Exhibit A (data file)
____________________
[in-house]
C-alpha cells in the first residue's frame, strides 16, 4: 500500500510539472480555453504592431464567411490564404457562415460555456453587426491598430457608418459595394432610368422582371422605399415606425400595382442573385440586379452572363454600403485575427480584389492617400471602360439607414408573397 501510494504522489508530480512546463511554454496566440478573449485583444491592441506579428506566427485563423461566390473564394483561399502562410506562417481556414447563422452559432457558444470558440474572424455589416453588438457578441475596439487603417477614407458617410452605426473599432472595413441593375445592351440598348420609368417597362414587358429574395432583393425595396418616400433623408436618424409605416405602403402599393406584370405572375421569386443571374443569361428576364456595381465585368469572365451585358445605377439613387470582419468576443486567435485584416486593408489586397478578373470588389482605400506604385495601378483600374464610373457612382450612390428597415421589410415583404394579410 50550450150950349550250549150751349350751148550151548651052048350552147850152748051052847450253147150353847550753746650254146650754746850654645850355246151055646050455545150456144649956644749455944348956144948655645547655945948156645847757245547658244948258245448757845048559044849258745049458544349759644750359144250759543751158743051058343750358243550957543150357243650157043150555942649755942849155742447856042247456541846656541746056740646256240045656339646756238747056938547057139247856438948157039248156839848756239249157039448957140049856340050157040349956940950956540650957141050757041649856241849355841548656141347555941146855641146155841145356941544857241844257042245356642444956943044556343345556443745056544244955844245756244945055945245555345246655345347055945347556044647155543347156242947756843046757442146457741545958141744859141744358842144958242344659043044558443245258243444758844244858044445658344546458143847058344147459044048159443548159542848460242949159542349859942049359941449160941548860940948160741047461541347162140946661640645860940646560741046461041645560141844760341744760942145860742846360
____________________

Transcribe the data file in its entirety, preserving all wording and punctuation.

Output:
[in-house]
C-alpha cells in the first residue's frame, strides 16, 4: 500500500510539472480555453504592431464567411490564404457562415460555456453587426491598430457608418459595394432610368422582371422605399415606425400595382442573385440586379452572363454600403485575427480584389492617400471602360439607414408573397 501510494504522489508530480512546463511554454496566440478573449485583444491592441506579428506566427485563423461566390473564394483561399502562410506562417481556414447563422452559432457558444470558440474572424455589416453588438457578441475596439487603417477614407458617410452605426473599432472595413441593375445592351440598348420609368417597362414587358429574395432583393425595396418616400433623408436618424409605416405602403402599393406584370405572375421569386443571374443569361428576364456595381465585368469572365451585358445605377439613387470582419468576443486567435485584416486593408489586397478578373470588389482605400506604385495601378483600374464610373457612382450612390428597415421589410415583404394579410 50550450150950349550250549150751349350751148550151548651052048350552147850152748051052847450253147150353847550753746650254146650754746850654645850355246151055646050455545150456144649956644749455944348956144948655645547655945948156645847757245547658244948258245448757845048559044849258745049458544349759644750359144250759543751158743051058343750358243550957543150357243650157043150555942649755942849155742447856042247456541846656541746056740646256240045656339646756238747056938547057139247856438948157039248156839848756239249157039448957140049856340050157040349956940950956540650957141050757041649856241849355841548656141347555941146855641146155841145356941544857241844257042245356642444956943044556343345556443745056544244955844245756244945055945245555345246655345347055945347556044647155543347156242947756843046757442146457741545958141744859141744358842144958242344659043044558443245258243444758844244858044445658344546458143847058344147459044048159443548159542848460242949159542349859942049359941449160941548860940948160741047461541347162140946661640645860940646560741046461041645560141844760341744760942145860742846360